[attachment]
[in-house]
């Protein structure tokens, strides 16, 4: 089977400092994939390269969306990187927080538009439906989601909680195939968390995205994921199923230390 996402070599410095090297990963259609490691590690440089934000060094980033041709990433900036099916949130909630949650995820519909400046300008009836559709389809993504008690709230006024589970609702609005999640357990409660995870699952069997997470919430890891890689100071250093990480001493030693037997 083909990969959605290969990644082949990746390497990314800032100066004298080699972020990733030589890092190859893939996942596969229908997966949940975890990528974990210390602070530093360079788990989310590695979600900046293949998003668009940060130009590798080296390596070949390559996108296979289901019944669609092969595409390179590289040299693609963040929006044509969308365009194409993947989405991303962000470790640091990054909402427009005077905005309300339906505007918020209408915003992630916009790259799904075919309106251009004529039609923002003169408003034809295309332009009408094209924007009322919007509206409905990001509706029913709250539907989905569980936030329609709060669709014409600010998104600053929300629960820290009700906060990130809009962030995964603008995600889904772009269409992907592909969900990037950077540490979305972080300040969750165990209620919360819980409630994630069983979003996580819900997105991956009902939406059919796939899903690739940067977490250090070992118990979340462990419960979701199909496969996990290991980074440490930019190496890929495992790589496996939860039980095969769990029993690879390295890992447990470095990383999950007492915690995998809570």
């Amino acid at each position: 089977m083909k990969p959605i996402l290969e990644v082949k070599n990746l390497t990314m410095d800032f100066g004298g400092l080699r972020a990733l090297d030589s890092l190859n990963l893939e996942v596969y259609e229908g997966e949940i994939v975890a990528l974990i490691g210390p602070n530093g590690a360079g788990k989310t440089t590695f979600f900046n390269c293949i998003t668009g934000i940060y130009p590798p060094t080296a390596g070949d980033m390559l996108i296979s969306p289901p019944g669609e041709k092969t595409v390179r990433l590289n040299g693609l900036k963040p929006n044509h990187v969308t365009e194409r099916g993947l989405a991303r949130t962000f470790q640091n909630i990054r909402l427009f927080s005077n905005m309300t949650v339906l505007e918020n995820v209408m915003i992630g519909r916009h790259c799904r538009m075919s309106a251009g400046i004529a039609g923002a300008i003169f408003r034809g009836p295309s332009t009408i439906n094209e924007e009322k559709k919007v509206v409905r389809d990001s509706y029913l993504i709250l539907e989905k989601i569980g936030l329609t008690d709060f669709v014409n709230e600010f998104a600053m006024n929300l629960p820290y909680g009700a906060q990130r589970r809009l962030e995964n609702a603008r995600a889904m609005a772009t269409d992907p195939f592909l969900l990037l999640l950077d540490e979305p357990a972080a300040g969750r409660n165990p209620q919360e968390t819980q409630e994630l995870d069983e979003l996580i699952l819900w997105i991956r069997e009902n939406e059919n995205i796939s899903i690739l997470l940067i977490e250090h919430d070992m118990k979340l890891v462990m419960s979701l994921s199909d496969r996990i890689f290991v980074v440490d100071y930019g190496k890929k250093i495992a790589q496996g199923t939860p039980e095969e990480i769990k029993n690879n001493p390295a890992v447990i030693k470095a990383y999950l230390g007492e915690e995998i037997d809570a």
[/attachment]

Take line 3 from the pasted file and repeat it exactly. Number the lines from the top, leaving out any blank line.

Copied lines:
């Amino acid at each position: 089977m083909k990969p959605i996402l290969e990644v082949k070599n990746l390497t990314m410095d800032f100066g004298g400092l080699r972020a990733l090297d030589s890092l190859n990963l893939e996942v596969y259609e229908g997966e949940i994939v975890a990528l974990i490691g210390p602070n530093g590690a360079g788990k989310t440089t590695f979600f900046n390269c293949i998003t668009g934000i940060y130009p590798p060094t080296a390596g070949d980033m390559l996108i296979s969306p289901p019944g669609e041709k092969t595409v390179r990433l590289n040299g693609l900036k963040p929006n044509h990187v969308t365009e194409r099916g993947l989405a991303r949130t962000f470790q640091n909630i990054r909402l427009f927080s005077n905005m309300t949650v339906l505007e918020n995820v209408m915003i992630g519909r916009h790259c799904r538009m075919s309106a251009g400046i004529a039609g923002a300008i003169f408003r034809g009836p295309s332009t009408i439906n094209e924007e009322k559709k919007v509206v409905r389809d990001s509706y029913l993504i709250l539907e989905k989601i569980g936030l329609t008690d709060f669709v014409n709230e600010f998104a600053m006024n929300l629960p820290y909680g009700a906060q990130r589970r809009l962030e995964n609702a603008r995600a889904m609005a772009t269409d992907p195939f592909l969900l990037l999640l950077d540490e979305p357990a972080a300040g969750r409660n165990p209620q919360e968390t819980q409630e994630l995870d069983e979003l996580i699952l819900w997105i991956r069997e009902n939406e059919n995205i796939s899903i690739l997470l940067i977490e250090h919430d070992m118990k979340l890891v462990m419960s979701l994921s199909d496969r996990i890689f290991v980074v440490d100071y930019g190496k890929k250093i495992a790589q496996g199923t939860p039980e095969e990480i769990k029993n690879n001493p390295a890992v447990i030693k470095a990383y999950l230390g007492e915690e995998i037997d809570a």